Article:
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Germany v. Commonwealth

United States District Court, W.D. Virginia, Roanoke Division

September 12, 2014

HAKEEM JAMAR GERMANY, Petitioner,
v.
COMMONWEALTH OF VIRGINIA, Respondent.

Hakeem Jamar Germany, Pro Se Petitioner.

OPINION

JAMES P. JONES, District Judge.

The petitioner, Hakeem Jamar Germany, a Virginia inmate proceeding pro se, filed a petition which the court construed and docketed as arising under 28 U.S.C. § 2254, challenging his confinement. The court directed Germany to file a proper § 2254 petition if he wished to proceed with the action under that statute, and he has now done so. After review of the petition, I find it appropriate to summarily dismiss the petition without prejudice, because Germany has not exhausted available state court remedies as required.[1]

Germany initially faced a charge of first degree murder and several related firearms charges. In June 2014, pursuant to a written plea agreement, he pleaded guilty or no contest in the Circuit Court for the City of Roanoke to an amended charge of involuntary manslaughter, discharge of a firearm in a public place, and shooting from an occupied vehicle. The court sentenced Germany to a total of twenty-five years in prison, suspended after he has served seven years.

Germany petitioned this court for habeas corpus relief in August 2014. Initially, he alleged that his trial counsel provided ineffective assistance during the plea negotiations. In his amended petition under § 2254, he also asserts that he asked his attorney to appeal, but the attorney failed to do so. Germany states that he has not presented his current claims to the state courts in habeas corpus proceedings. Online court records verify that Germany did not appeal and has not pursued habeas relief in the state courts.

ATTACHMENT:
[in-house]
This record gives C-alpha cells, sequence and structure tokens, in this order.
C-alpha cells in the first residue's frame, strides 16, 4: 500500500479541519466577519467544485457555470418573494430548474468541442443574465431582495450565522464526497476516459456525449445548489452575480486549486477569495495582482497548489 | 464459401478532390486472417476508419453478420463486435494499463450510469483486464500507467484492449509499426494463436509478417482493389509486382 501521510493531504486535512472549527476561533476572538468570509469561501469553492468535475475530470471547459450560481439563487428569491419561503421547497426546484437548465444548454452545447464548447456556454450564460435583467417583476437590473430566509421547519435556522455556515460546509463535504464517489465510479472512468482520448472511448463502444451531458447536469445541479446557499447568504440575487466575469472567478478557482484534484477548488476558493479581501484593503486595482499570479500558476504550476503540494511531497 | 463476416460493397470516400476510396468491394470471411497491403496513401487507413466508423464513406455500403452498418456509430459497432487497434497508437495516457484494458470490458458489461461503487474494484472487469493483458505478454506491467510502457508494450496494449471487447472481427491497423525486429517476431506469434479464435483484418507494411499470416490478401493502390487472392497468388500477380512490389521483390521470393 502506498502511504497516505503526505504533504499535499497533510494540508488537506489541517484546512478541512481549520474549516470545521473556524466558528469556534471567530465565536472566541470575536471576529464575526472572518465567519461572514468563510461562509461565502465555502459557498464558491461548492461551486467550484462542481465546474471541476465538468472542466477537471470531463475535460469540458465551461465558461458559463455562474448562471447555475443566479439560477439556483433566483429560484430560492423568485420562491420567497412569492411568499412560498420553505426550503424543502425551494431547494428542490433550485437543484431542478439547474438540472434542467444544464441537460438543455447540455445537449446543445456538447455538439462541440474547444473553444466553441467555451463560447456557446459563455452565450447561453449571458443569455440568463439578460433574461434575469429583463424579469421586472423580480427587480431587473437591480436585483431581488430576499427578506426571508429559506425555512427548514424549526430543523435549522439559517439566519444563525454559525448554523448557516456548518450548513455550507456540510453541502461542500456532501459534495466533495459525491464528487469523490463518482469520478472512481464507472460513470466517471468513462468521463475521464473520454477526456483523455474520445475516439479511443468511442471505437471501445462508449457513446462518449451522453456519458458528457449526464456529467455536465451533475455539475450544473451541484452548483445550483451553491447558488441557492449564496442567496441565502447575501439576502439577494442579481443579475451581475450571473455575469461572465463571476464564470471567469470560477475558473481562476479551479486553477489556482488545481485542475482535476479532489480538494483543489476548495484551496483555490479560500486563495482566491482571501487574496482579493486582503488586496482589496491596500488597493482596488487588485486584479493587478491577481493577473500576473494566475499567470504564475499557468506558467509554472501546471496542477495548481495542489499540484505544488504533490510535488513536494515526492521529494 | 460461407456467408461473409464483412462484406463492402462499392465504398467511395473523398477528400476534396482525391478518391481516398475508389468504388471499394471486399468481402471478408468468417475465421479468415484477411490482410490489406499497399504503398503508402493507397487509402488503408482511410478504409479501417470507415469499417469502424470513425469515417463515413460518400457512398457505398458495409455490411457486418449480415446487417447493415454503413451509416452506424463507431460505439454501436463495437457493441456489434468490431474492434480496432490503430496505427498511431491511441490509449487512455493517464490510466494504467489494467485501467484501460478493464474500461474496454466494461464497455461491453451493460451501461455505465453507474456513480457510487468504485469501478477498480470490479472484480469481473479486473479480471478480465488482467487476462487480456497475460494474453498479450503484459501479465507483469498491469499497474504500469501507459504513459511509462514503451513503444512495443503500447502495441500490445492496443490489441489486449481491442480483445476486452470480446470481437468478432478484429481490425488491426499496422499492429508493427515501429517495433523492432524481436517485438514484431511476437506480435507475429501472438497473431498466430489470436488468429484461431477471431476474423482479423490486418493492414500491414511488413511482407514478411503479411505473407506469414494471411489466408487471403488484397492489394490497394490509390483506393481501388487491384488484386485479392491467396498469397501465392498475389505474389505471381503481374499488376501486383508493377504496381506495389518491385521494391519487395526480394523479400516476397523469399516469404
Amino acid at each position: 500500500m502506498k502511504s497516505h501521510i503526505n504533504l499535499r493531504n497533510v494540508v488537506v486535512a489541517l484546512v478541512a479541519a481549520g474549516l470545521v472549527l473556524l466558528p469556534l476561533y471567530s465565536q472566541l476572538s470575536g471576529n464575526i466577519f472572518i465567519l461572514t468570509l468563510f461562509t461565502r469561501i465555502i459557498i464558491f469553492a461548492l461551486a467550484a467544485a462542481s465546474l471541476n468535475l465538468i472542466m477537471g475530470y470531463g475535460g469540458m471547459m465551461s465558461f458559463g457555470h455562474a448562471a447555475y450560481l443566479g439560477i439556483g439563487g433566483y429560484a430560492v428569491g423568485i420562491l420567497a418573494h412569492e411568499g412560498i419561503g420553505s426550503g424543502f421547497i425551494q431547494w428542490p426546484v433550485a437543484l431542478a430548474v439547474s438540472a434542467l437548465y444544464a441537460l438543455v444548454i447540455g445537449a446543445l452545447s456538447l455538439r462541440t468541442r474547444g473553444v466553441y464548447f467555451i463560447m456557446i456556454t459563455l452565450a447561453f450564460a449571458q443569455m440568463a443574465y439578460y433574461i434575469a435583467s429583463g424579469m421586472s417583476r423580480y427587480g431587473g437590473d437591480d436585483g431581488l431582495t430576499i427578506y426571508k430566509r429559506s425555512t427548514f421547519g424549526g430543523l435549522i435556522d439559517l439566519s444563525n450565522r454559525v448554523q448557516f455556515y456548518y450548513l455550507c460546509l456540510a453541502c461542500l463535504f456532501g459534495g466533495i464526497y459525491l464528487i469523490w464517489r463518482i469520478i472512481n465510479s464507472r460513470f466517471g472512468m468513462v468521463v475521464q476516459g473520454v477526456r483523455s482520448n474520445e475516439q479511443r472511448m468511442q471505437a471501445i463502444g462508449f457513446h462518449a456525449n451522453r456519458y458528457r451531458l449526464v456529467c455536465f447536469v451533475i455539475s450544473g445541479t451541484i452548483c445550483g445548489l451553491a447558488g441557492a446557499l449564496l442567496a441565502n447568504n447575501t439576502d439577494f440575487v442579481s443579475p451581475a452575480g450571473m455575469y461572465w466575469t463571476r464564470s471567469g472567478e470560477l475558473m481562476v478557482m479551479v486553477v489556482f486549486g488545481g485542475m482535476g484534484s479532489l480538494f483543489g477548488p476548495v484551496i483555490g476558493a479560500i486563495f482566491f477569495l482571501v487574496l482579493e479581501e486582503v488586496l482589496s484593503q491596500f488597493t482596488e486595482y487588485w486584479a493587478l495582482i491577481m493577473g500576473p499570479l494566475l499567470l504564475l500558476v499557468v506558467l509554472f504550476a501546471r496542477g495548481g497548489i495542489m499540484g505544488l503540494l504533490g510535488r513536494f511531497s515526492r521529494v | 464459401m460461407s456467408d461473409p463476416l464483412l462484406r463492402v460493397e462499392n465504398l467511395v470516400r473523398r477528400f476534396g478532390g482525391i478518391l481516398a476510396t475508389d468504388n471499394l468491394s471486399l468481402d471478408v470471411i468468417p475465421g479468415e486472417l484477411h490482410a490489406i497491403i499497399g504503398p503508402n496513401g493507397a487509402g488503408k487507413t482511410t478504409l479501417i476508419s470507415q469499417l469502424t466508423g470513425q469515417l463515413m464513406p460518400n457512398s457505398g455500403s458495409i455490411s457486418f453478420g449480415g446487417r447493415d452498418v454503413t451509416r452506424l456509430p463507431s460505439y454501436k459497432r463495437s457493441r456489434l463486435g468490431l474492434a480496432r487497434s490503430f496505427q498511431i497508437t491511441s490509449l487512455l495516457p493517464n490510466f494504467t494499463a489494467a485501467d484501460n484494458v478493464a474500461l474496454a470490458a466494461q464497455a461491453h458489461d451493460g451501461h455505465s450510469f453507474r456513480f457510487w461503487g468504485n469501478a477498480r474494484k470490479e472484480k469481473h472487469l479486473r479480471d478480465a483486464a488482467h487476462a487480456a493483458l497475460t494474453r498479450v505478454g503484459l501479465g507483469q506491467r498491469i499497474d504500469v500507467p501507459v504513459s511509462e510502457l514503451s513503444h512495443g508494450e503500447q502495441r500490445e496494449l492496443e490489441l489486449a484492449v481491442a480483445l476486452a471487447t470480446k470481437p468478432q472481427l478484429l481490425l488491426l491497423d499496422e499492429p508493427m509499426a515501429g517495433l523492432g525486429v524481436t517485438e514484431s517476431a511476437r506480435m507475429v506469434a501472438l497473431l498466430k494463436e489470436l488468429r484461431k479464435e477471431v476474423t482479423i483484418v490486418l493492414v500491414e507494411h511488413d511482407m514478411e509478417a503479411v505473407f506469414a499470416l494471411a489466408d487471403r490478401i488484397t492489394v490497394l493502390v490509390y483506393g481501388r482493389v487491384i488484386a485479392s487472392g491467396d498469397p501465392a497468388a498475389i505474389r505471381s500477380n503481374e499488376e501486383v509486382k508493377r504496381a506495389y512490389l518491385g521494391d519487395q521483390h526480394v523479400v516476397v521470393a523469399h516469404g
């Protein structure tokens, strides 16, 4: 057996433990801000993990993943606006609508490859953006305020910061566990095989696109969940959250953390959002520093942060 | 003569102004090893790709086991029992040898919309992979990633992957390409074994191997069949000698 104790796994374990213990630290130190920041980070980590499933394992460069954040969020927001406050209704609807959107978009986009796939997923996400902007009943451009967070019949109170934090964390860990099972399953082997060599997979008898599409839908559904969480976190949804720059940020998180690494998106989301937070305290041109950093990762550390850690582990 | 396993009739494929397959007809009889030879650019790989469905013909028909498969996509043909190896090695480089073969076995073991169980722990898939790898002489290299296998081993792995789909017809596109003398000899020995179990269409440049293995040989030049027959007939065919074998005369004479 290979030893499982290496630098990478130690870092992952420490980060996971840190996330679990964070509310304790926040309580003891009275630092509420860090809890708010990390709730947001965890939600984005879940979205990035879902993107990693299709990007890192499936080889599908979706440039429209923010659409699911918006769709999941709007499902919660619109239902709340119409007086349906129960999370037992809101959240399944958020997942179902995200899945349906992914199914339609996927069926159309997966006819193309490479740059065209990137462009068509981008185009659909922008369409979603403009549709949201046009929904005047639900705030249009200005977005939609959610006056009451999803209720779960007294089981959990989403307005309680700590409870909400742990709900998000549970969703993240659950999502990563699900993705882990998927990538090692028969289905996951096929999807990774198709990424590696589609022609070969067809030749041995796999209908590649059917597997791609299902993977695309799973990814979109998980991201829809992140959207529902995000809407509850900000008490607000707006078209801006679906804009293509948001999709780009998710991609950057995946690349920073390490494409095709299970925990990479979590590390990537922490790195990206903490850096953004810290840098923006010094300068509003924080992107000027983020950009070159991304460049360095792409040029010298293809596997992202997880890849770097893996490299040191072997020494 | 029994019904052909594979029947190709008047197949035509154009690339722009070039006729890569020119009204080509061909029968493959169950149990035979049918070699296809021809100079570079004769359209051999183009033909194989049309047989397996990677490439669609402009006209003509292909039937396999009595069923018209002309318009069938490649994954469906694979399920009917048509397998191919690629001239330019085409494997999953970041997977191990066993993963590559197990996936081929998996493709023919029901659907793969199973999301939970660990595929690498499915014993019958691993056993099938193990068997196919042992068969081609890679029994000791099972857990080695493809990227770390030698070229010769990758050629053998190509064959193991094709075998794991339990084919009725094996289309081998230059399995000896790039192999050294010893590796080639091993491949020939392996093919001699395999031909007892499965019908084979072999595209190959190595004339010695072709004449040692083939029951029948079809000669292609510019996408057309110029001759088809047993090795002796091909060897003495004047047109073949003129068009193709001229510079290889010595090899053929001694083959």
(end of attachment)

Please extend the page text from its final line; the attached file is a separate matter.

Under 28 U.S.C. § 2254(b)(1)(A), a federal court cannot grant a habeas petition unless the petitioner has exhausted the remedies available in the courts of the state in which he was convicted. See O'Sullivan v. Boerckel, 526 U.S. 838, 845 (1999) (finding exhaustion requires seeking review of habeas claims in highest state court before bringing § 2254 petition in federal court). Germany's submissions do not indicate that he has presented his claims of ineffective assistance to any state court. Although his opportunity to file a direct appeal has expired, Germany could file a habeas corpus petition in the circuit court where he was sentenced, with a subsequent appeal to the Supreme Court of Virginia, or he could file a habeas petition directly in the Supreme Court of Virginia. See Va. Code Ann. § 8.01-654. In habeas corpus proceedings in the state court, he could also seek a belated direct appeal based on his allegations of ineffective assistance in that regard.

Because Germany has available state court remedies, I must dismiss his § 2254 petition without prejudice.[2] See Slayton v. Smith, 404 U.S. 53, 54 (1971).

A separate Final Order will be entered herewith.


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